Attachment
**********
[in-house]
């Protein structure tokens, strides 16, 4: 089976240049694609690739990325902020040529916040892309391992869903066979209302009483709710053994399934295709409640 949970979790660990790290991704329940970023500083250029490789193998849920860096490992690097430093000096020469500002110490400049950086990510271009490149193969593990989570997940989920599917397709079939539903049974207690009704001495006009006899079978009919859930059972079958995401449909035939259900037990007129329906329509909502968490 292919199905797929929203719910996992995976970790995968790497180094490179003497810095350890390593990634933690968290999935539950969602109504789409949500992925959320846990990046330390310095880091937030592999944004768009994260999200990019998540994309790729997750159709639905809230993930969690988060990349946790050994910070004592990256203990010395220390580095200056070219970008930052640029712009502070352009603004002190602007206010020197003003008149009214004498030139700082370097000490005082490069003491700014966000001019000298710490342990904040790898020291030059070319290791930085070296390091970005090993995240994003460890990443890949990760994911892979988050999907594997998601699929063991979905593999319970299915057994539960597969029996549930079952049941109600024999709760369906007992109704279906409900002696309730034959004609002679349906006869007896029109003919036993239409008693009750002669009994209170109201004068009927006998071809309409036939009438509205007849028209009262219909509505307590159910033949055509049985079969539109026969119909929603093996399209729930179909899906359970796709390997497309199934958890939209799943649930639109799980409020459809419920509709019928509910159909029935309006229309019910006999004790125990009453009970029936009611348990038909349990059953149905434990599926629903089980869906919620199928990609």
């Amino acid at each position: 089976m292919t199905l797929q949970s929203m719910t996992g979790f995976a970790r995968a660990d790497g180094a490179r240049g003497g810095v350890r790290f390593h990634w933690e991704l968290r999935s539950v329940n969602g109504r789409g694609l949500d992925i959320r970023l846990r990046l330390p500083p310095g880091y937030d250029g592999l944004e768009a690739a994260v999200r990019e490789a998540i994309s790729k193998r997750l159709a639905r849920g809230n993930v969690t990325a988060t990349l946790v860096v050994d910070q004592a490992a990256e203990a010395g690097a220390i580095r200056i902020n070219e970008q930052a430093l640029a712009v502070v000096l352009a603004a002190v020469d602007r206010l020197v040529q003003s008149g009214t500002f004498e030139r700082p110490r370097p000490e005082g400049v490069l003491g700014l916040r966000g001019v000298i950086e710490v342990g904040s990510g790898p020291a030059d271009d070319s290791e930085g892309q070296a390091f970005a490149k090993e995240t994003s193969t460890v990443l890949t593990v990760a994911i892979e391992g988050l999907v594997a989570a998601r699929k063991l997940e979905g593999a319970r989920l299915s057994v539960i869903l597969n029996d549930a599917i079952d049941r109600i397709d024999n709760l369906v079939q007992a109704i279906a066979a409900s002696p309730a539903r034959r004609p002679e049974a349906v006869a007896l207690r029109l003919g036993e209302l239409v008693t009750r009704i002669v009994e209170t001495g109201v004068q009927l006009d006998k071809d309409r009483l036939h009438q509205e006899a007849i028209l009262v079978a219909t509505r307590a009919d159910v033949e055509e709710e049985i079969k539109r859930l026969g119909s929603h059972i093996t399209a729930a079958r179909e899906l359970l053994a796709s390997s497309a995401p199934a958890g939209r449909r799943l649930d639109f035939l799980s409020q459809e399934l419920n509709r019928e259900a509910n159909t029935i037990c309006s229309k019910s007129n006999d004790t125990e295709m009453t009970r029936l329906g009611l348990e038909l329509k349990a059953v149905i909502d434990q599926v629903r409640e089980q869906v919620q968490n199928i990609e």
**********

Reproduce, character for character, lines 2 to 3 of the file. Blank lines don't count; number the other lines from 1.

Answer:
């Protein structure tokens, strides 16, 4: 089976240049694609690739990325902020040529916040892309391992869903066979209302009483709710053994399934295709409640 949970979790660990790290991704329940970023500083250029490789193998849920860096490992690097430093000096020469500002110490400049950086990510271009490149193969593990989570997940989920599917397709079939539903049974207690009704001495006009006899079978009919859930059972079958995401449909035939259900037990007129329906329509909502968490 292919199905797929929203719910996992995976970790995968790497180094490179003497810095350890390593990634933690968290999935539950969602109504789409949500992925959320846990990046330390310095880091937030592999944004768009994260999200990019998540994309790729997750159709639905809230993930969690988060990349946790050994910070004592990256203990010395220390580095200056070219970008930052640029712009502070352009603004002190602007206010020197003003008149009214004498030139700082370097000490005082490069003491700014966000001019000298710490342990904040790898020291030059070319290791930085070296390091970005090993995240994003460890990443890949990760994911892979988050999907594997998601699929063991979905593999319970299915057994539960597969029996549930079952049941109600024999709760369906007992109704279906409900002696309730034959004609002679349906006869007896029109003919036993239409008693009750002669009994209170109201004068009927006998071809309409036939009438509205007849028209009262219909509505307590159910033949055509049985079969539109026969119909929603093996399209729930179909899906359970796709390997497309199934958890939209799943649930639109799980409020459809419920509709019928509910159909029935309006229309019910006999004790125990009453009970029936009611348990038909349990059953149905434990599926629903089980869906919620199928990609």
């Amino acid at each position: 089976m292919t199905l797929q949970s929203m719910t996992g979790f995976a970790r995968a660990d790497g180094a490179r240049g003497g810095v350890r790290f390593h990634w933690e991704l968290r999935s539950v329940n969602g109504r789409g694609l949500d992925i959320r970023l846990r990046l330390p500083p310095g880091y937030d250029g592999l944004e768009a690739a994260v999200r990019e490789a998540i994309s790729k193998r997750l159709a639905r849920g809230n993930v969690t990325a988060t990349l946790v860096v050994d910070q004592a490992a990256e203990a010395g690097a220390i580095r200056i902020n070219e970008q930052a430093l640029a712009v502070v000096l352009a603004a002190v020469d602007r206010l020197v040529q003003s008149g009214t500002f004498e030139r700082p110490r370097p000490e005082g400049v490069l003491g700014l916040r966000g001019v000298i950086e710490v342990g904040s990510g790898p020291a030059d271009d070319s290791e930085g892309q070296a390091f970005a490149k090993e995240t994003s193969t460890v990443l890949t593990v990760a994911i892979e391992g988050l999907v594997a989570a998601r699929k063991l997940e979905g593999a319970r989920l299915s057994v539960i869903l597969n029996d549930a599917i079952d049941r109600i397709d024999n709760l369906v079939q007992a109704i279906a066979a409900s002696p309730a539903r034959r004609p002679e049974a349906v006869a007896l207690r029109l003919g036993e209302l239409v008693t009750r009704i002669v009994e209170t001495g109201v004068q009927l006009d006998k071809d309409r009483l036939h009438q509205e006899a007849i028209l009262v079978a219909t509505r307590a009919d159910v033949e055509e709710e049985i079969k539109r859930l026969g119909s929603h059972i093996t399209a729930a079958r179909e899906l359970l053994a796709s390997s497309a995401p199934a958890g939209r449909r799943l649930d639109f035939l799980s409020q459809e399934l419920n509709r019928e259900a509910n159909t029935i037990c309006s229309k019910s007129n006999d004790t125990e295709m009453t009970r029936l329906g009611l348990e038909l329509k349990a059953v149905i909502d434990q599926v629903r409640e089980q869906v919620q968490n199928i990609e």